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Popular Galactagogues: Critical Considerations Before You Consume



 

Galactagogues are foods or herbal supplements that can help increase milk supply. Evidence is mixed but many breastfeeding women report an increase in supply when galactagogues are used. They are generally easy to consume, often well tolerated, inexpensive and readily available. Galactagogues can be helpful as part of a comprehensive plan for low milk supply management but can have significant health consequences for some individuals. There is not a “one size fits all approach” and galactagogue choice should be guided based on your unique health history and lactation goals.

 

If you are considering a galactagogue, I highly recommend discussing first with your IBCLC or knowledgeable health care Provider. When galactagogues are taken without professional guidance, there is a missed opportunity for safety counseling and you may be unknowingly putting yourself at risk. Two of the most popular galactagogues I encounter in my practice are Fenugreek and Moringa. They work great for many lactating people but both have safety issues that you should aware of if you are considering as part of your plan.

 

Did you know Fenugreek and Moringa can impact your blood sugar?

 

Do not take Fenugreek or Moringa if you have diabetes or hypoglycemia (low blood sugar).

 

Quite often, low milk supply is related to underlying insulin resistance. If you have not had labs drawn as part of your low milk supply investigation, then you likely don’t know your blood glucose and insulin levels. If you have a known history of impaired glucose metabolism like hypoglycemia, diabetes or gestational diabetes, you should not take fenugreek or moringa. Both can decrease blood sugar levels and increase risk of hypoglycemia.  Signs of hypoglycemia include confusion, tremors, nausea, vomiting, sweating, extreme weakness or other signs of hypoglycemia. Contact your provider (or seek emergent care) if you are having any signs of hypoglycemia.

 

Did you know Fenugreek and Moringa can affect thyroid function?

 

Do not take Fenugreek of Moringa if you have a thyroid imbalance or are on thyroid meds.

 

Underlying thyroid imbalance is a common cause of low milk supply. Again, if you have not had a comprehensive lab evaluation that includes thyroid evaluation, then you may not know your current thyroid status. If you know you have a thyroid imbalance like hypothyroidism, hyperthyroidism, autoimmune thyroiditis or are on thyroid replacement therapy for any reason, you should not take Fenugreek or Moringa.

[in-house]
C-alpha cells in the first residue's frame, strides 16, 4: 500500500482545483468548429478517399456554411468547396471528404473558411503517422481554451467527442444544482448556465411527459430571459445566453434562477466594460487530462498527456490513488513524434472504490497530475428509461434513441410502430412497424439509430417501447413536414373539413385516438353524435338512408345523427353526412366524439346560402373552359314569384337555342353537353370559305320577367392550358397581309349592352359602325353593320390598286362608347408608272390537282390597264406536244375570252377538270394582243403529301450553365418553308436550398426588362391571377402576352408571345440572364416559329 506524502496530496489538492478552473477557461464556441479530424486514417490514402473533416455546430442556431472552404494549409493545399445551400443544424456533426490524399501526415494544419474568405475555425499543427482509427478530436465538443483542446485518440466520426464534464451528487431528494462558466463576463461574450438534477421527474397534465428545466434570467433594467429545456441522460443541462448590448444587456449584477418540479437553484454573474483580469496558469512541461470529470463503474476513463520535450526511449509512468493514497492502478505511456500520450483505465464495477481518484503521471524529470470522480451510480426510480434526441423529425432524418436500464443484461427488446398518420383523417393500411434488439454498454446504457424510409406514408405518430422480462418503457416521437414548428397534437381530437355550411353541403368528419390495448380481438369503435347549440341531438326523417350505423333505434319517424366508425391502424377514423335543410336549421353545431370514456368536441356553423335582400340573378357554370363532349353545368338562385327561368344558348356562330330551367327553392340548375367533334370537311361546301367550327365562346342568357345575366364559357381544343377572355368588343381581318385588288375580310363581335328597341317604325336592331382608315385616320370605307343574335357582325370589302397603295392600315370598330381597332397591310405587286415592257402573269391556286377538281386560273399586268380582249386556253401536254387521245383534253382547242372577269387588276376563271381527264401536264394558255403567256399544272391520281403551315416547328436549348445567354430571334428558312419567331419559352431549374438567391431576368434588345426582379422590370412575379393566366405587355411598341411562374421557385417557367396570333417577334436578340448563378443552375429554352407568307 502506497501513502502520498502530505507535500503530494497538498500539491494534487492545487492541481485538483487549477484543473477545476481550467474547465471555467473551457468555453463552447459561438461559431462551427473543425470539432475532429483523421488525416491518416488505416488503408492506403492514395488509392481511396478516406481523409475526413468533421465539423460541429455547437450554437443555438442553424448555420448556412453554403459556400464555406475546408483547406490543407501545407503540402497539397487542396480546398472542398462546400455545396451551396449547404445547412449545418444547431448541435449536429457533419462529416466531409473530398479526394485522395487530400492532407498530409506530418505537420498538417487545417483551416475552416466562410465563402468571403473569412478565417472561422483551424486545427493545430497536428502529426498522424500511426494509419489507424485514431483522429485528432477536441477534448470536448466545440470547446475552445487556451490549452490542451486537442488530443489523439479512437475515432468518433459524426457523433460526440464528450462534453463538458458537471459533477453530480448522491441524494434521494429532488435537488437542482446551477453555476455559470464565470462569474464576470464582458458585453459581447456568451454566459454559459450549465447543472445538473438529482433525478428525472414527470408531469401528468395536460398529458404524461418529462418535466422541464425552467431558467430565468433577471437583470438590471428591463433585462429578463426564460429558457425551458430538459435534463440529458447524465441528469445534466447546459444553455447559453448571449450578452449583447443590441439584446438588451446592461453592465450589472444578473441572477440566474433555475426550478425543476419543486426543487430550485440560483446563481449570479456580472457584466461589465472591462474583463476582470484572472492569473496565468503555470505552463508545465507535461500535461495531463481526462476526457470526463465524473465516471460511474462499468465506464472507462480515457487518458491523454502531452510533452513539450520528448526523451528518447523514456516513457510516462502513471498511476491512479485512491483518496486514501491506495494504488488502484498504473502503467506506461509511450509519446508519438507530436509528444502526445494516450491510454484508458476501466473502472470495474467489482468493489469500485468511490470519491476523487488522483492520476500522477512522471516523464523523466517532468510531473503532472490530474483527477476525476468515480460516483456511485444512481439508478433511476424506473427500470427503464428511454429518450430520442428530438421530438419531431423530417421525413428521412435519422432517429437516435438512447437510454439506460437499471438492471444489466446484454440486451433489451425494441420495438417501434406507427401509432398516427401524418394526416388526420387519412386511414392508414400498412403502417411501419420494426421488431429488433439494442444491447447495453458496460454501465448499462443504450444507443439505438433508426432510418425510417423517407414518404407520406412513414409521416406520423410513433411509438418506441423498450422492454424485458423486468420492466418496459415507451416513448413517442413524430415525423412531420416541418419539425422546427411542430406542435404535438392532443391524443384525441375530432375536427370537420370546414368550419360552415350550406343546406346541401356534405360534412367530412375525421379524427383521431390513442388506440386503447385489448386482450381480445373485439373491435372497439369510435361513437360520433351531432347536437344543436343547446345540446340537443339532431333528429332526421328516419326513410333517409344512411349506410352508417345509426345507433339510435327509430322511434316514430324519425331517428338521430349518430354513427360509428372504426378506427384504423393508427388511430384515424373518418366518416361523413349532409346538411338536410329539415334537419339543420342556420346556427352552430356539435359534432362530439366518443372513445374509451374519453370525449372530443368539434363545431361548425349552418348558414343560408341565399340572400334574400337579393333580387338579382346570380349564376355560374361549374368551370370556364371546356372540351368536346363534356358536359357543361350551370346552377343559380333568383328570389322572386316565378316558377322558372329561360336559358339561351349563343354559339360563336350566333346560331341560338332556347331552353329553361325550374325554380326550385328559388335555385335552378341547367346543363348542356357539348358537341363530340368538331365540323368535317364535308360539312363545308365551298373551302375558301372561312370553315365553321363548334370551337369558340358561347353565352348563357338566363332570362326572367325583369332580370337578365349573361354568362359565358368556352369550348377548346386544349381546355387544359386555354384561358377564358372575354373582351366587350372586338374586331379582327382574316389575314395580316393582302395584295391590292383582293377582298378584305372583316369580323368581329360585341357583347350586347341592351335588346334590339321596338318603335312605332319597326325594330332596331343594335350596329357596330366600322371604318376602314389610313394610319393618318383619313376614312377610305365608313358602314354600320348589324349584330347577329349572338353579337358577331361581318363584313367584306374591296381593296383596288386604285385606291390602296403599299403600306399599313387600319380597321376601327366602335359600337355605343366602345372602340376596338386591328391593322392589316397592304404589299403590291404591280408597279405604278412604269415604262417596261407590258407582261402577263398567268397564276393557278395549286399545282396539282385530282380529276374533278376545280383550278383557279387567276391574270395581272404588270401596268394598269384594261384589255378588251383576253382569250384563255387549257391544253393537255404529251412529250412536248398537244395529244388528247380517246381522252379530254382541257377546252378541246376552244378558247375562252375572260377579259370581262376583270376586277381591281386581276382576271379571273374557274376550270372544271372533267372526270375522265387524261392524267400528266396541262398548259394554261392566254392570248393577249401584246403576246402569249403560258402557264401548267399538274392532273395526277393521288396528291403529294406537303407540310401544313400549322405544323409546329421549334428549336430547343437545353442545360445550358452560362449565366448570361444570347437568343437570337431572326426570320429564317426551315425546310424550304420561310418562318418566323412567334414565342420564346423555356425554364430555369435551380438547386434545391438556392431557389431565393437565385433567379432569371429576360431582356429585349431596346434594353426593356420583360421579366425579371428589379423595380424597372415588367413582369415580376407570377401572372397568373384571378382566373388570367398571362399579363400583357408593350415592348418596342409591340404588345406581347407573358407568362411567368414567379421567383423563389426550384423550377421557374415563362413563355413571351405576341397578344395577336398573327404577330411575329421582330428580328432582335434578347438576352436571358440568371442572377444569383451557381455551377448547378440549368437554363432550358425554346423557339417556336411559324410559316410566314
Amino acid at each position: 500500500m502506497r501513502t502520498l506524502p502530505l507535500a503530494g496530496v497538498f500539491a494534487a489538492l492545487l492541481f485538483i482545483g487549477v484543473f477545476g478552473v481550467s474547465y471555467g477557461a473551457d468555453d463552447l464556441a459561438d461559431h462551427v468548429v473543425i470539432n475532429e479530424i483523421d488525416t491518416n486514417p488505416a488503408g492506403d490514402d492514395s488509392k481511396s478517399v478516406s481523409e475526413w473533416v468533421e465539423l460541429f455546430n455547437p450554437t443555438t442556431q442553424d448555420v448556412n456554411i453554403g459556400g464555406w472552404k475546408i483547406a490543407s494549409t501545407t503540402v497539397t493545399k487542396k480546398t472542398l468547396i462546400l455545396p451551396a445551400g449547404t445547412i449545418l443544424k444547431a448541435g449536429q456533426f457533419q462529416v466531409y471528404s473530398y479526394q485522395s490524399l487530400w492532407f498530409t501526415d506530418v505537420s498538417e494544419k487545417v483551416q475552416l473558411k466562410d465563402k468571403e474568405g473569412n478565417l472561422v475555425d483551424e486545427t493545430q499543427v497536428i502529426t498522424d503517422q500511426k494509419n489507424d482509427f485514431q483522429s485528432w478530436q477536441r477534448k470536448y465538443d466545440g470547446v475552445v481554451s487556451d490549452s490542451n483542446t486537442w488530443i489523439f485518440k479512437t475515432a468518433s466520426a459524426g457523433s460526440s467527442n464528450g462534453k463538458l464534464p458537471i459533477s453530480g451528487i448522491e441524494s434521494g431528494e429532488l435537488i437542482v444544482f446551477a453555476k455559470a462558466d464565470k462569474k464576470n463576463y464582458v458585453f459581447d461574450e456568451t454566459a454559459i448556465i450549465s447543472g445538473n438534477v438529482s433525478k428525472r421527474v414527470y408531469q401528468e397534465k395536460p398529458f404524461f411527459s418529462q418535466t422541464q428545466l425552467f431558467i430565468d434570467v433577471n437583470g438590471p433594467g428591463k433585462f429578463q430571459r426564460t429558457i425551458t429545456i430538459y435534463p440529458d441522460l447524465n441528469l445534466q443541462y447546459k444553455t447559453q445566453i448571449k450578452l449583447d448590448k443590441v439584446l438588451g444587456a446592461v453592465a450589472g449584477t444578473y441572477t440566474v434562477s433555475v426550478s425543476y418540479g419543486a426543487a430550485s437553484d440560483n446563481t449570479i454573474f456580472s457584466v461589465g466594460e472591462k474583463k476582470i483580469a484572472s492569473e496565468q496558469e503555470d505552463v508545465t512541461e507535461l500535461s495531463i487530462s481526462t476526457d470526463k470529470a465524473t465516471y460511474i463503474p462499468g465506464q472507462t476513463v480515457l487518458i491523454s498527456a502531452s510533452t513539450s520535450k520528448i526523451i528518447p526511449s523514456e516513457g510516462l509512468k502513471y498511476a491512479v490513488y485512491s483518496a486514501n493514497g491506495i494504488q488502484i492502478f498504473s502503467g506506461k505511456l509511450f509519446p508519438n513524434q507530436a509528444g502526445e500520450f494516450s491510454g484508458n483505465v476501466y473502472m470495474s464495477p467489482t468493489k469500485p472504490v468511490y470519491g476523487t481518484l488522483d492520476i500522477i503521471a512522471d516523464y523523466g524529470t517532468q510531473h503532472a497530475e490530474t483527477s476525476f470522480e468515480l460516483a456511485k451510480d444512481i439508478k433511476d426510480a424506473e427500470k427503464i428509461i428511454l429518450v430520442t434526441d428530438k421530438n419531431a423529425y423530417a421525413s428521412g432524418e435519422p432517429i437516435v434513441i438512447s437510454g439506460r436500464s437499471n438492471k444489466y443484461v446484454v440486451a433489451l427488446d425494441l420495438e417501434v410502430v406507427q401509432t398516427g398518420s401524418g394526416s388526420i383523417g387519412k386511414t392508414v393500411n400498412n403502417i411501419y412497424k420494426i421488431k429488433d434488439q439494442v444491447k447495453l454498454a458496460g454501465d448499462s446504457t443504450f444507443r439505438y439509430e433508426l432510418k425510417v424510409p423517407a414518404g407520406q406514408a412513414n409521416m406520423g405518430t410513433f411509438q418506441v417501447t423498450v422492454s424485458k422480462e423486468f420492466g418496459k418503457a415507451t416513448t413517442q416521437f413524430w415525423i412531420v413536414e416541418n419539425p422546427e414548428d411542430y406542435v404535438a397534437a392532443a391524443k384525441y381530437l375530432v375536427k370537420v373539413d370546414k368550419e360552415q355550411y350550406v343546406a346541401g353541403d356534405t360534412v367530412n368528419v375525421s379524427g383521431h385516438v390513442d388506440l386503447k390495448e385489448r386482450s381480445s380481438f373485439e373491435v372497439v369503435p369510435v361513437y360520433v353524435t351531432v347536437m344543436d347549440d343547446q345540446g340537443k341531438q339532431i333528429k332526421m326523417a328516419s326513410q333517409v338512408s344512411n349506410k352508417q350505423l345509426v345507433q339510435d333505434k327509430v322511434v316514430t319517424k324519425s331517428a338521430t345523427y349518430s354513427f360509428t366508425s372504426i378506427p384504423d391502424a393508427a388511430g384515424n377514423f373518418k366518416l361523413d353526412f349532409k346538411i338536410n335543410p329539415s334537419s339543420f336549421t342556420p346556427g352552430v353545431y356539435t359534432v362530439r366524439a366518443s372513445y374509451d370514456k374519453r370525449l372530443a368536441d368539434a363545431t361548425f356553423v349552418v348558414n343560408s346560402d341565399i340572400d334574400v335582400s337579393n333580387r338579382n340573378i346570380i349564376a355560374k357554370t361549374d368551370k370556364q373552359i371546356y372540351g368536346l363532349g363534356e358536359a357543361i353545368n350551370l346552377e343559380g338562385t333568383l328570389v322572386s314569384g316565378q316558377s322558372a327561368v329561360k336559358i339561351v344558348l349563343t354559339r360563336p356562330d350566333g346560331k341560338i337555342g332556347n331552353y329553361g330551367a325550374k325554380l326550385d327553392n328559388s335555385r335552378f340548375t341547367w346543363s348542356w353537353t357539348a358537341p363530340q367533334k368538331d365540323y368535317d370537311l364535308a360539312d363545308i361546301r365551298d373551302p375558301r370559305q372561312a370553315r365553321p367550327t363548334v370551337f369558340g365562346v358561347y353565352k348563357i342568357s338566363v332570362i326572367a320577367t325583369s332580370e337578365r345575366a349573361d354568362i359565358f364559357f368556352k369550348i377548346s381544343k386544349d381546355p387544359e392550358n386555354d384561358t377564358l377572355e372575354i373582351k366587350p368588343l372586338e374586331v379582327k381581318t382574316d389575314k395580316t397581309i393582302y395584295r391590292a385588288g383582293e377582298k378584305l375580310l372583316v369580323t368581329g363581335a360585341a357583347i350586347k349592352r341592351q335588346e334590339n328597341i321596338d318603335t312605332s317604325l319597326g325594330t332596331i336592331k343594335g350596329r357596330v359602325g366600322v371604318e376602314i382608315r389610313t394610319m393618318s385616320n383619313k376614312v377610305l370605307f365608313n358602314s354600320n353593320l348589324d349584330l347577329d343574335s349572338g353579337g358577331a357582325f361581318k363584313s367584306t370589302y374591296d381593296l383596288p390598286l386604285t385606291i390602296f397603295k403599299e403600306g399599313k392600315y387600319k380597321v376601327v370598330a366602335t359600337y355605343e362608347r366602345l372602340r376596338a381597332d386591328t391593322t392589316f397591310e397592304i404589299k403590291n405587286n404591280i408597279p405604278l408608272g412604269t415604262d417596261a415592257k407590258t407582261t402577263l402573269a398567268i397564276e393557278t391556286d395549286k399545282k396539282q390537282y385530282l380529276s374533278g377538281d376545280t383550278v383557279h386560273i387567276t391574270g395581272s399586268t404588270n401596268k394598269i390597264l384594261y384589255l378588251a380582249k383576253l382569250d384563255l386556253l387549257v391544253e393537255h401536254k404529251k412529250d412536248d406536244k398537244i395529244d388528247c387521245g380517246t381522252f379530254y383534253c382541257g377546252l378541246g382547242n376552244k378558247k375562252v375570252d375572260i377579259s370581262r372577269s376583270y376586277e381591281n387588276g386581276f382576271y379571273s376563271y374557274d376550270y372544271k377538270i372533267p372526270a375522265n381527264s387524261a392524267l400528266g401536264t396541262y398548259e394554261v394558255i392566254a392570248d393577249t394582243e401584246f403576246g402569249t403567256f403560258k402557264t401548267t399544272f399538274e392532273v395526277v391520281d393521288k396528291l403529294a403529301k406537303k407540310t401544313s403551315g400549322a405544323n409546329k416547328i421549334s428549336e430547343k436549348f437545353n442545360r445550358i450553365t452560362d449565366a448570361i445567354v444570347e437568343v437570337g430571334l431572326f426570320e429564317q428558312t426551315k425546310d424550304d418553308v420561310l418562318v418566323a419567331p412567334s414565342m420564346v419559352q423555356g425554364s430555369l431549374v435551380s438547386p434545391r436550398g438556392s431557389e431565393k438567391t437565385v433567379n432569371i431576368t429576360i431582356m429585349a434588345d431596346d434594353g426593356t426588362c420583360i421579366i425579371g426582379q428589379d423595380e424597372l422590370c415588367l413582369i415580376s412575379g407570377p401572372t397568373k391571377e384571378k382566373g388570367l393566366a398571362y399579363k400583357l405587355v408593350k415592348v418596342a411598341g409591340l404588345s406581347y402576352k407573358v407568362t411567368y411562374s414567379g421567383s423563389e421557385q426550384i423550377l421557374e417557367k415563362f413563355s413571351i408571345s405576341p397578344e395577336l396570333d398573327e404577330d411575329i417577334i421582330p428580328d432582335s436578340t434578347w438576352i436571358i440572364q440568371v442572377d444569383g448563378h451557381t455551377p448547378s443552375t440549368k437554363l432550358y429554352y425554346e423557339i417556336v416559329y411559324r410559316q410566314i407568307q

Did you know Fenugreek and Moringa can increase bleeding?

 

Do not take Fenugreek or Moringa if you have a clotting disorder or are on blood thinners

 

Fenugreek and Moringa affect blood clotting by inhibiting clot formation and increases prothrombin time. This can increase your risk of bleeding. If you have any signs of easy bruising or bleeding, do not take.

 

Did you know Fenugreek should not be used if you have asthma?

 

Fenugreek can make asthma symptoms worse or trigger and exacerbation.

 

Did you know Fenugreek has allergy warnings?

 

Do not take fenugreek if you are allergic to chickpeas, peanuts or legumes.

 

In conclusion, safety first! If you are considering herbs for low milk supply, best practice is to seek professional guidance as part of the initial plan. I highly recommend a hands-on (or virtual) lactation consultation to evaluate breastfeeding and/or pumping, assure optimization of practices and identify other factors impacting supply. Remember, support before supplements! For persistent low milk supply, despite lactation optimization, I also recommend lab work to help investigate for underlying medical causes and this should be done BEFORE certain herbs, like fenugreek or moringa, are introduced. This will help direct the treatment and guide the choice for appropriate herbal support within the context of your unique situation and health profile.

 

For more information:


Jennifer Gerard, APRN, FNP, IBCLC


Information presented is educational only and not to be taken as medical advice. If you have specific questions about low milk supply investigation or would like to do labwork, let’s do a video visit and talk about it!



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